Monday, August 2, 2010

Burundi Monday, part deux

As promised, I am bringing the second instalment of Burundi Monday, following Acart Videographer Christopher Redmond's international educational outreach through the Burundi Film Center. But since it's a holiday here at home in Canada, I'm going to do the laziest thing possible and just excerpt his latest blog entry about teaching hopeful young filmakers how to tell their own stories to the world through video media:

"Today was the first day of class and everything seems to have gotten off on the right foot. The room was full, my lesson plan was tight and everyone was engaged throughout. We have a new hand-painted BFC banner, T-shirts (courtesy the Sam Group in Ottawa), and a number of volunteers who were helping me with attendance and presentation notes. Things were, dare I say, professional. Or at least that’s what I’m told.


The students this year, however, seem to have a lot more experience than in 2007. Once again, we went around the room asking everyone to tell us about themselves and give us a sense of their skill-level. Almost two thirds identified as a “cameraman”, which I should have expected based on the type of people who have contacted me over the years asking to participate. But there are also a number of novices, actors and a few journalists again, which should make for a nice mix.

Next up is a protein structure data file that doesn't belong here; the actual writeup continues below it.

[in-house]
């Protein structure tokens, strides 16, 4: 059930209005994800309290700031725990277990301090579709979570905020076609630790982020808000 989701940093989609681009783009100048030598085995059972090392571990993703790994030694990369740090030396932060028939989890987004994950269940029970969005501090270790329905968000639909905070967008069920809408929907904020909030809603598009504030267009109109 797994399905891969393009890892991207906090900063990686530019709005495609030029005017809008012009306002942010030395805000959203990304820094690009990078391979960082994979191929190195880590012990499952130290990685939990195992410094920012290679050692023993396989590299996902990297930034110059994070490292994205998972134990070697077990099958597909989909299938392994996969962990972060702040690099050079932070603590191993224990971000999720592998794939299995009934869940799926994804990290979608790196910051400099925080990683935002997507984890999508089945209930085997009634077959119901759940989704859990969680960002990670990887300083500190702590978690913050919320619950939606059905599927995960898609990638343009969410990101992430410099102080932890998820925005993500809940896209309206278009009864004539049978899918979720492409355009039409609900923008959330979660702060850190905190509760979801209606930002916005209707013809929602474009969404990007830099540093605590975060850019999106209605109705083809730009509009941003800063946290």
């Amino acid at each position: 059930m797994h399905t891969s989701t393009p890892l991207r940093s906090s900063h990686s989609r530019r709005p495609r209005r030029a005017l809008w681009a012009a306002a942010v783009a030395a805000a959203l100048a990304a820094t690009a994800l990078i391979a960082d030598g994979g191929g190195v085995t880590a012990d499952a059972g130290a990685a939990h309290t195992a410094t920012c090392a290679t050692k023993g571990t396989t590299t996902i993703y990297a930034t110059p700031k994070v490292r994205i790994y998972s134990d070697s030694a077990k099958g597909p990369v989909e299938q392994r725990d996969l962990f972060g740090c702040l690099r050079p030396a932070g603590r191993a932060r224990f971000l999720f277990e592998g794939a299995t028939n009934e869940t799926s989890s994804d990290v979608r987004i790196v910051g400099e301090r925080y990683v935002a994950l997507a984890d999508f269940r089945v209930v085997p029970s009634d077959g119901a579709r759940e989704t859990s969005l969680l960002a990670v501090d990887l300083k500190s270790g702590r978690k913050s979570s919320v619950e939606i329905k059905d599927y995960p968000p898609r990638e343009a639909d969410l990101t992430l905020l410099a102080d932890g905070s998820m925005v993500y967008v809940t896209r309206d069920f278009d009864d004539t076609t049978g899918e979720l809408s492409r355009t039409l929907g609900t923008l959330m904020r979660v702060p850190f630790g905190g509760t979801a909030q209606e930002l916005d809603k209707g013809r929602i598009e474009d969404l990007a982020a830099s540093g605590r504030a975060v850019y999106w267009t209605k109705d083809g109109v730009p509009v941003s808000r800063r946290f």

All the preparation I had done in collecting French books and lesson plans has also been a huge relief. I was honestly learning half of the technical film terms the day before I’d teach them the first time. Now, with the benefit of not only having taught everything once, but also having worked on at least half a dozen bilingual TV commercials in Montreal, I’m fairly confident in sharing the basics. So today, we started from the start – the different types of films (fiction, documentary, animation, experimental), the major steps of creating a film, film genres, and a number of other general overview points to get everyone on the same page. Even the volunteers were often scribbling down notes, enjoying both the refresher and probably the new clarity I brought to the material.


When class was done, a volunteer came up to me saying he overheard a few people calling their friends telling them the class is really good, they should try to get in. Too much interest is a problem from 2007 I won’t mind having again."

You can follow the rest of Christopher's BFC blogposts at CitizenShift's Media for Social Change, including a recent brush with the police. But other than that, his trip is going well — especially since his BFC partner and wife, Bridget — has joined him on their journey.

Next week on Burundi Monday: A love story.

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